Wearing clothes for a long time was something I was practically born with. Even though it's normal for me, when I think about it, I'm also kind of proud of the clothes I've always lovingly freshened up: 15 or 20-year-old timeless coats with linings that have been repaired or replaced several times, high-quality shoes that give pleasure year after year thanks to good quality and care. Not always having to have the latest thing and taking care of what I have is my small personal contribution.
To be honest, I have a hard time buying secondhand items, especially clothes, even though I am absolutely in favour of this and find it fascinating. For this, I can warmly recommend the Neuen Zürcher Zeitung article "In Japan flourish the secondhand stores" from 5.1.2021 (in German).
In Japan, shopping in stores with used goods is a kind of national sport and is deeply rooted in the culture. This is sometimes also about repair & upcycling, about Boro (wearing ragged clothes on which the patched and repaired remains visible) or Sashiko (kind of sewing with "small stitches", which is comparable to our "riffle", only with decorative sewing thread).
I also follow the sharing economy with great interest and find it extremely useful. However, my involvement so far has been limited to renting cars and motorcycles. Sharing clothes is definitely not my thing.
"Individuals' efforts to make or change consumption sustainable is one thing.
Breaking the holistic principle of systematic waste - entirely something else."
The above described from Secondhand to Sharing Economy are all questions of attitudes, values and aspirations of us people and our communities, which are subject to social currents in the emergence and development. Influencing and changing them in a targeted way is usually hardly possible - and if it is, it cannot be planned in time.
But what can definitely be developed and changed effectively, and can also be planned, are processes and technologies. Here we can fall back on a well-known constant - don't we Swiss like to call ourselves recycling world champions? What works with plastics, rubber, metal and glass also works with textiles. Take them apart, separate them, process them, make them available and reassemble them.
A newly developed technology under the registered name Yarn-to-Yarn ® is particularly promising for the future. In an enzymatic process, materials are degraded and directly converted into new materials. This also works with polymers (synthetics): viscose and cotton are converted back into viscose and cotton, spandex and viscose in blended fabrics are processed out and directly converted back into yarn made of spandex and viscose. So, if I have a worn-out T-shirt that consumed 2000 liters in production among many other things, it will be directly reprocessed into a high-quality yarn in the future that will be used to make a new garment. Without any loss of resources.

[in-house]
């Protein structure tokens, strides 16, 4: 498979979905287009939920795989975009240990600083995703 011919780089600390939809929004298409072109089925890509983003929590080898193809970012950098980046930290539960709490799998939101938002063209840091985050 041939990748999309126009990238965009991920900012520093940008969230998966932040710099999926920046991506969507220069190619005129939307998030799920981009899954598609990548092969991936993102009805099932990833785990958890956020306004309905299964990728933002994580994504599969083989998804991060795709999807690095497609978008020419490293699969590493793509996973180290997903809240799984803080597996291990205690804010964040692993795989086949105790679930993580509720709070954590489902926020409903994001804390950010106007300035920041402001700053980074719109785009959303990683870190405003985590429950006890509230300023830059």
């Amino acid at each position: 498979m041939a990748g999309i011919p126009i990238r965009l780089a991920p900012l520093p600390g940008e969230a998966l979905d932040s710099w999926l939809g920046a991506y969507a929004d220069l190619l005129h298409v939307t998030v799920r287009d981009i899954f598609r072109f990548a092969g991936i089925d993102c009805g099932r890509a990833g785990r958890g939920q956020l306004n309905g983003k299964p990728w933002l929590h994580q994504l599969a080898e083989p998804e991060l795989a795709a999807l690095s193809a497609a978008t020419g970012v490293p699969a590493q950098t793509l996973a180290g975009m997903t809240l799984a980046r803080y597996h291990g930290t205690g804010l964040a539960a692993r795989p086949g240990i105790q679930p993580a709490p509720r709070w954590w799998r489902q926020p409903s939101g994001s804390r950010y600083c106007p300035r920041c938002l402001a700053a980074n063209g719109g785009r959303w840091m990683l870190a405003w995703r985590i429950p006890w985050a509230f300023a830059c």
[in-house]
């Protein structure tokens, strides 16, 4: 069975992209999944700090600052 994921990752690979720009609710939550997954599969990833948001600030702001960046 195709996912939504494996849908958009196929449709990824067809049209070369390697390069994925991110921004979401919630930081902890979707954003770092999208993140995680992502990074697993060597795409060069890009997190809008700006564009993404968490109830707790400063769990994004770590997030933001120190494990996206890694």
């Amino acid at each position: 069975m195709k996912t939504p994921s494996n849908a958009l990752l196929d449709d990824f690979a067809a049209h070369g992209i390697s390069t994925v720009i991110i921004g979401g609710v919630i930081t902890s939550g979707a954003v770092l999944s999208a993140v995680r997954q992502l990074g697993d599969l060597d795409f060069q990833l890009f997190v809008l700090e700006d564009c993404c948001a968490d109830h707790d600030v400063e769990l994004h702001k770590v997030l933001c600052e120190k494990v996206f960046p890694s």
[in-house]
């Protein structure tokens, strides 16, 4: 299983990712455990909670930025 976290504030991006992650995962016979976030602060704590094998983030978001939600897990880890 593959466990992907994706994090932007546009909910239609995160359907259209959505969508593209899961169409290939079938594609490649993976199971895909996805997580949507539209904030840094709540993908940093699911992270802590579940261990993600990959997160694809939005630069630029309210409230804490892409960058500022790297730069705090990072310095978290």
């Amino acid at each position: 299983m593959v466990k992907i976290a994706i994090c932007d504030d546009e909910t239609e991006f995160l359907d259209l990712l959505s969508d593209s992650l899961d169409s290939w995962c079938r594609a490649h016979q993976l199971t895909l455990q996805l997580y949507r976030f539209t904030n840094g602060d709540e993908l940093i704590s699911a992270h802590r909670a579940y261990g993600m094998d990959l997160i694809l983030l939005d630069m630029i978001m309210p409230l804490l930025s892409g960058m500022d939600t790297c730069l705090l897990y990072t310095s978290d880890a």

"Yarn-to-Yarn® breaks through the holistic principle of systematic waste on a technological basis and enables the textile industry to make a structural change with regard to Fashion Waste. That is why I am committed to this new process technology."
About the Author:
Paloma Szathmáry has worked for many years for a company with production facilities in emerging markets. Issues like human rights, health, safety, working conditions, education, environmental conditions and corporate governance have in particular preoccupied and driven her. She has a long-term track record in corporate communications in an international environment in the luxury goods and branded articles market with core expertise in crisis communications and a passion for corporate social responsibility. Among others, she holds a Swiss Federal Diploma as PR Consultant. Her agency Kontor für Kommunikation advises companies and institutions in the field of public relations and communications. As a Co-Founder of Yarn-to-Yarn ® and sister of the Founder and CEO Sandra Grimmer, she is committed to support this new technology to enable the textile industry to make a structural change with regard to fashion waste.